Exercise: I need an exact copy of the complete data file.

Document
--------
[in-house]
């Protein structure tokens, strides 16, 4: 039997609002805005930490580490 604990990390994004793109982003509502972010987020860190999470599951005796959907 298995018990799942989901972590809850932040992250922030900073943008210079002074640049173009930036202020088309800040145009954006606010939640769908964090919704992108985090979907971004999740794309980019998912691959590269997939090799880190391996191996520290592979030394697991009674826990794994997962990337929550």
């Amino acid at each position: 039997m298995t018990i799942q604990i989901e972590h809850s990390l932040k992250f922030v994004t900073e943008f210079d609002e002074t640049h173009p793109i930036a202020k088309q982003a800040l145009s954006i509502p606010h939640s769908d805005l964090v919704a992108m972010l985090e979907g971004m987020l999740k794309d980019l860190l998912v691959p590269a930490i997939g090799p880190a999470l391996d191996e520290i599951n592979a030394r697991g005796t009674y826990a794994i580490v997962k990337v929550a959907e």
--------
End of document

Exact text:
[in-house]
């Protein structure tokens, strides 16, 4: 039997609002805005930490580490 604990990390994004793109982003509502972010987020860190999470599951005796959907 298995018990799942989901972590809850932040992250922030900073943008210079002074640049173009930036202020088309800040145009954006606010939640769908964090919704992108985090979907971004999740794309980019998912691959590269997939090799880190391996191996520290592979030394697991009674826990794994997962990337929550």
């Amino acid at each position: 039997m298995t018990i799942q604990i989901e972590h809850s990390l932040k992250f922030v994004t900073e943008f210079d609002e002074t640049h173009p793109i930036a202020k088309q982003a800040l145009s954006i509502p606010h939640s769908d805005l964090v919704a992108m972010l985090e979907g971004m987020l999740k794309d980019l860190l998912v691959p590269a930490i997939g090799p880190a999470l391996d191996e520290i599951n592979a030394r697991g005796t009674y826990a794994i580490v997962k990337v929550a959907e």